Joan Rivers had Botox. Writers have editors. Everybody needs a helping hand to perfect their craft.
“I enjoy life when things are happening. I don’t care if it’s good things or bad things. That means you’re alive. Things are happening.”
“I have become my own version of an optimist. If I can’t make it through one door, I’ll go through another door—or I’ll make a door. Something terrific will come no matter how dark the present.”
“I’ve had an amazing life. Amazing life.”
Although it’s been a few months since Joan Rivers left us, her legacy and work ethic and career are all worthy of emulation for writers…even posthumously she’s releasing a book. So is her legendary self-deprecating humor. Not that writers have trouble being humble–the rest of the world is more than willing to critique and not pay us (sometimes simultaneously)!
The true genius of Joan Rivers is in turning life’s hard knocks, shocks and Botox (comedy is always funnier in threes) into Emmy gold and worldwide adoration, even “You’re hired” from Donald Trump on “The Celebrity Apprentice.” Ms. Rivers’ had a way of engaging her critics, her targets, and her impersonators.
“All ya need is Botox,” Joan would quip, and it’s true (hat tip to LZ Marie for reminding me.) We need to inject our sagging writing with truth–and don’t be ashamed. We need editors, because let’s face it, the crow’s feet of bad grammar and clunky writing will sink the audition with a publisher or a reader. An ageless classic of literary royalty can get away with anything, but you can’t. You need to Botox your verbiage, Juvederm your just-okay characterization, and Radiesse your readability. This does not mean becoming a carbon copy of the latest tween sensation; La Rivers certainly wasn’t, and she had longevity.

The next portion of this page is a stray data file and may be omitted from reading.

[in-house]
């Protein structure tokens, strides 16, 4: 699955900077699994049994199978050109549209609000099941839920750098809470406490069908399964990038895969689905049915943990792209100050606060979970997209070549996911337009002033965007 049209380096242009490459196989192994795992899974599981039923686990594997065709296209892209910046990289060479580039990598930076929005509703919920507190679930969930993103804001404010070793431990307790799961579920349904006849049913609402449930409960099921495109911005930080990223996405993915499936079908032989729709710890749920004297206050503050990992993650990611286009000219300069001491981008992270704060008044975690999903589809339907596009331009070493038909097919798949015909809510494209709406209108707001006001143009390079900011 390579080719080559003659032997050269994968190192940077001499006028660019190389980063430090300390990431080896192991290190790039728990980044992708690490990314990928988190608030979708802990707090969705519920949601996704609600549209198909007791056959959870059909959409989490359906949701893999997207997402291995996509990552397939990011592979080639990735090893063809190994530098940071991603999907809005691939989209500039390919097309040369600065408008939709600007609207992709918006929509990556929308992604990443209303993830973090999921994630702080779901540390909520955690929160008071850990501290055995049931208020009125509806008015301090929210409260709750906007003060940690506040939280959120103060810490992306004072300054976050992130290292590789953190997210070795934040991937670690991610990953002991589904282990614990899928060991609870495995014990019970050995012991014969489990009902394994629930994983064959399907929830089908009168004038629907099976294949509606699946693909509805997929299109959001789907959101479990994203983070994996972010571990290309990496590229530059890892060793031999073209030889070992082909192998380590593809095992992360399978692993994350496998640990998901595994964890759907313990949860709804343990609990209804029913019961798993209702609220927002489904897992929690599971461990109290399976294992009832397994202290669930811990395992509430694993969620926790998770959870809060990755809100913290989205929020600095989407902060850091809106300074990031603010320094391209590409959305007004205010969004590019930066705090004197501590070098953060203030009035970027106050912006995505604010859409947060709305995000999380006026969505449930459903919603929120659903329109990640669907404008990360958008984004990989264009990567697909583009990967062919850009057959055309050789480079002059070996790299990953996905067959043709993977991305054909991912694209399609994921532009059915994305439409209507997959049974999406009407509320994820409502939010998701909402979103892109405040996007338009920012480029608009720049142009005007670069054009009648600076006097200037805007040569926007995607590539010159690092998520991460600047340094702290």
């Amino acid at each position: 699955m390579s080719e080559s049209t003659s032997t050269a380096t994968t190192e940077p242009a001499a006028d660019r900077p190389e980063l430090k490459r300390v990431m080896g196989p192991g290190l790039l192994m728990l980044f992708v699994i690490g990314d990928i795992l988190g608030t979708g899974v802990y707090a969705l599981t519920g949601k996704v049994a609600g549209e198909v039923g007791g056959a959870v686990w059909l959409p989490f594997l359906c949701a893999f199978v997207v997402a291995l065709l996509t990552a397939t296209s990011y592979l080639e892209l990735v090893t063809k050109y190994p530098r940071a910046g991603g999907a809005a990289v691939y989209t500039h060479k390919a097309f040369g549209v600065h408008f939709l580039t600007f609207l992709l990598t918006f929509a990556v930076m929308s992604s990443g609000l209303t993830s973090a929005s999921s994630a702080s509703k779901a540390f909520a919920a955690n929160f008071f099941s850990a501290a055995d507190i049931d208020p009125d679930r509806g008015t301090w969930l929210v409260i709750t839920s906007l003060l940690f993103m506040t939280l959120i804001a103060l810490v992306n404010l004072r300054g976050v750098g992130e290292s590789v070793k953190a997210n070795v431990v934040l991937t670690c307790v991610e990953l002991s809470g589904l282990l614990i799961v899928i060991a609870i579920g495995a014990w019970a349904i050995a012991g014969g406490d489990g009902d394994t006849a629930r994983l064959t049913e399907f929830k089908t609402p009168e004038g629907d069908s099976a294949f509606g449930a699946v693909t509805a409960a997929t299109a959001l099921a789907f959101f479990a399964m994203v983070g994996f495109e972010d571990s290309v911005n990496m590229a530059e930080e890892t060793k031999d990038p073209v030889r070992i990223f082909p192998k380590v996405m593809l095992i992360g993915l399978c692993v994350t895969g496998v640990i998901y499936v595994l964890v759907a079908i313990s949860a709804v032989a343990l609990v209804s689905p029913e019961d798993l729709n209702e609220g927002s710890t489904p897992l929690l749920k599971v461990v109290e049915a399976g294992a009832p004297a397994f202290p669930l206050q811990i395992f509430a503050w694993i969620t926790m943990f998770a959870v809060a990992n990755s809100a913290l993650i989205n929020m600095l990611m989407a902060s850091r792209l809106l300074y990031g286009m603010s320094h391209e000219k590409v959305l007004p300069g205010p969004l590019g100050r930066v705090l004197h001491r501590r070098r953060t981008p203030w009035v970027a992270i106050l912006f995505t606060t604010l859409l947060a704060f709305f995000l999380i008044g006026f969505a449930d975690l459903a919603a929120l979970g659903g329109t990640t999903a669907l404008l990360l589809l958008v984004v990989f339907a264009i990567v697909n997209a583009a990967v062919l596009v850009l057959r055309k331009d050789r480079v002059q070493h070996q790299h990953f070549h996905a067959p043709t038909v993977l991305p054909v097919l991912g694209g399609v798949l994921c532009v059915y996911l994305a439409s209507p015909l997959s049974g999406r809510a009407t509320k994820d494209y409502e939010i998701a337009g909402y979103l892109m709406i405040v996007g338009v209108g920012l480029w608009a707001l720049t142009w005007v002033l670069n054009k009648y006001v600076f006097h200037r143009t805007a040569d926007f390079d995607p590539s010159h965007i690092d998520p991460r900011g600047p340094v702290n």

“I’ve had so much plastic surgery, when I die they will donate my body to Tupperware,” Rivers said. Many writers, including your humble correspondent, like to let people believe unfettered brilliance flows from the pen/keyboard. No editing. No revision. As well, people in Hollywood don’t want to admit to dipping into the Botox fountain. No mystique for Joan Rivers about plastic surgery. Everyone in Hollywood has had work done. Writers: Everybody’s book has had work done.
“I can’t wear yellow anymore. It’s too matchy-matchy with my catheter.” Although Joan Rivers made fun of her age, her clever one-liners showed rather than told, and were anything but predictable. Will you ever think of the color yellow in the same way? “My boobs are so low I can have a mammogram and a pedicure at the same time.”
Joan said, “Women should look good. Work on yourselves. Education? I spit on education. No man is ever going to put his hand up your dress looking for a library card.” You may be (a) offended and (b) wondering what this has to do with writers. If you are offended, it means we’ve already learned from La Rivers. For the second reaction, writers should make their books look good. Not merely well-written–the book has to have allure of some sort, even if it’s a book on religion or metaphysics, which is where the education comes in. Have you ever opened 50 Shades of Grey or the Twilight series and said, “I could write better than that”? Maybe so, but everybody is at least opening the book covers of the 50 Shades trilogy (or reading them on eReaders) just to see what all the fuss is about. We’re not suggesting that you make your inspirational memoir sexy or put a vampire in it, but think about the curb appeal for the reader.
Joan says in her documentary “A Piece of Work” as she peruses a blank calendar, “See that? That’s fear.” La Joan felt best when she was working. So do most writers–and we fear the blank calendar of writers’ block, especially when we have a deadline…or no deadline at all. However, just as Joan persevered and sassed her way through life’s ups and downs, you can too.